As to why the question is still closed as a duplicate - you've edited it to say it isn't a duplicate (though again, I would recommend saying "this isn't a duplicate because X-Y-Z", rather than leaving the conclusion as an exercise to the reader), but that was 3 hours ago. To be reopened, a question goes into the reopen queue and waits for reviewers to approve it, but at this point it's still late night or early morning in the USA and most Europe, so it might take a while.

  • I'm not the OP of that question and my only edit is to the title and to move the OP's edited clarifications on top from the bottom of the question. Afaik the 'it's not a duplicate of this and this is why I think so' info had been added by the OP, some of it via edits before the question was closed, however their explanations were contested even in the comments. Which is why I'm wondering if there's some other rule I am unaware of in play here? Anyway, thanks for the info
    – Shisa
    Commented Jul 31, 2014 at 4:45
  • 1
    Oh, sorry, I didn't notice it wasn't your question. The main rule is "things get closed because people closed them. Things get reopened because people reopened them". Few things are automatic. Commented Jul 31, 2014 at 4:50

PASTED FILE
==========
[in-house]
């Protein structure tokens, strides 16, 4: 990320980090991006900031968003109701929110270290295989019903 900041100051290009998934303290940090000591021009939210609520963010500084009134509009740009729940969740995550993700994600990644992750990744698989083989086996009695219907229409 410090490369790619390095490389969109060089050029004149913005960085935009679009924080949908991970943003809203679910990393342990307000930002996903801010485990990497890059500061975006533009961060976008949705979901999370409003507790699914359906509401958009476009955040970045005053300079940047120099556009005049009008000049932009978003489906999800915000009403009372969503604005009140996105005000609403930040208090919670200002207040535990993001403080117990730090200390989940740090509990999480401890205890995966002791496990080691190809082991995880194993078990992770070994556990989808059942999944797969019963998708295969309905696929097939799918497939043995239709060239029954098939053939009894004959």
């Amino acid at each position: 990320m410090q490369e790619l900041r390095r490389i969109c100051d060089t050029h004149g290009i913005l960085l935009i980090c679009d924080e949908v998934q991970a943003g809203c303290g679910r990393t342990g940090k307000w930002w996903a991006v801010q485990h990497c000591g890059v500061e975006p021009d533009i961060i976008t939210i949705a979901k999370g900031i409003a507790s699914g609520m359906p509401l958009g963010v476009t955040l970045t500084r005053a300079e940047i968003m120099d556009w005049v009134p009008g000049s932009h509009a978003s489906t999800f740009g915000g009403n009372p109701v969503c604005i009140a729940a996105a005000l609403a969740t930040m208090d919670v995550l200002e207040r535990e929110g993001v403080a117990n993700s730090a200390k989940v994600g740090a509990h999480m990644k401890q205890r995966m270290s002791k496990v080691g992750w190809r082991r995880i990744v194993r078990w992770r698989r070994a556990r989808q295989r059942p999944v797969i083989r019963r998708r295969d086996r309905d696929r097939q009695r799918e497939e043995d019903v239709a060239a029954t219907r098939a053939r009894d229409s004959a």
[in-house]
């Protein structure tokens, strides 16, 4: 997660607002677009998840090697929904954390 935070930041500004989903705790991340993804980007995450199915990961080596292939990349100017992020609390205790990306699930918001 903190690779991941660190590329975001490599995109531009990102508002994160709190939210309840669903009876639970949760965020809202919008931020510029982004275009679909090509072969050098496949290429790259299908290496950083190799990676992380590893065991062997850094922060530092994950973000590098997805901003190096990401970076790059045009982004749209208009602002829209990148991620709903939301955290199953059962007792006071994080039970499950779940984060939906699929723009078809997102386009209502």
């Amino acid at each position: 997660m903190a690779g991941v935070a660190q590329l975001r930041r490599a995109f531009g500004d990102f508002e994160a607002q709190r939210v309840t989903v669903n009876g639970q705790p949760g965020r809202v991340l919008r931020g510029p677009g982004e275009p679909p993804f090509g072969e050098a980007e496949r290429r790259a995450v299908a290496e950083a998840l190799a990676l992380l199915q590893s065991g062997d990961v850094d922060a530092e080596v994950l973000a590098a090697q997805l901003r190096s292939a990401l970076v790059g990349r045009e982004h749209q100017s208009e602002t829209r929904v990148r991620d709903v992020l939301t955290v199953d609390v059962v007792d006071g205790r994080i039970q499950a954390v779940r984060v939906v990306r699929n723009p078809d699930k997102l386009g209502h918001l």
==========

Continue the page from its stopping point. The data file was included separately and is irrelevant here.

• 2
    I voted to close on it because the question being asked is simply a reiteration of the former question. I did suggest that if he was interested in exploring the wider issue of Jedi killing for mercy, that would be an excellent (and non-duplicated) subject for a new question.
    – Valorum
    Commented Jul 31, 2014 at 7:19

It's one of the primary reasons but it's not the only reason.

That said, there is a Stack Exchange Blog post that goes into this matter, and it's worthwhile extracting some relevant points from it:

  1. Having one “perfect” form of a question that contains every possible answer to every slight variation of that question is a myth at best and actively harmful at worst.

  2. Having dozens and dozens of variations of the same question is clearly bad.

  3. What we want is on the order of 4 or 5 similar-but-not-quite-the-same duplicates to cover all possible search terms and common permutations of the question. It is also OK for these duplicates to have their own answers so people who find them don’t have to click yet again to get to a good answer.

My opinion here is that your question falls into a slightly grey area between categories 2 and 3 (with the obvious caveat that we don't have "dozens and dozens of variations" of this particular question): it doesn't feel significantly different enough to be unambiguously a "3" (it really is just the same question but with a reason attached), but yet it's also not quite a "2" either.

My suggestion to you is to reword it to focus more on the mercy-killing aspect; perhaps asking if mercy-killing is compatible with the Jedi Way and then quoting this specific case as an example.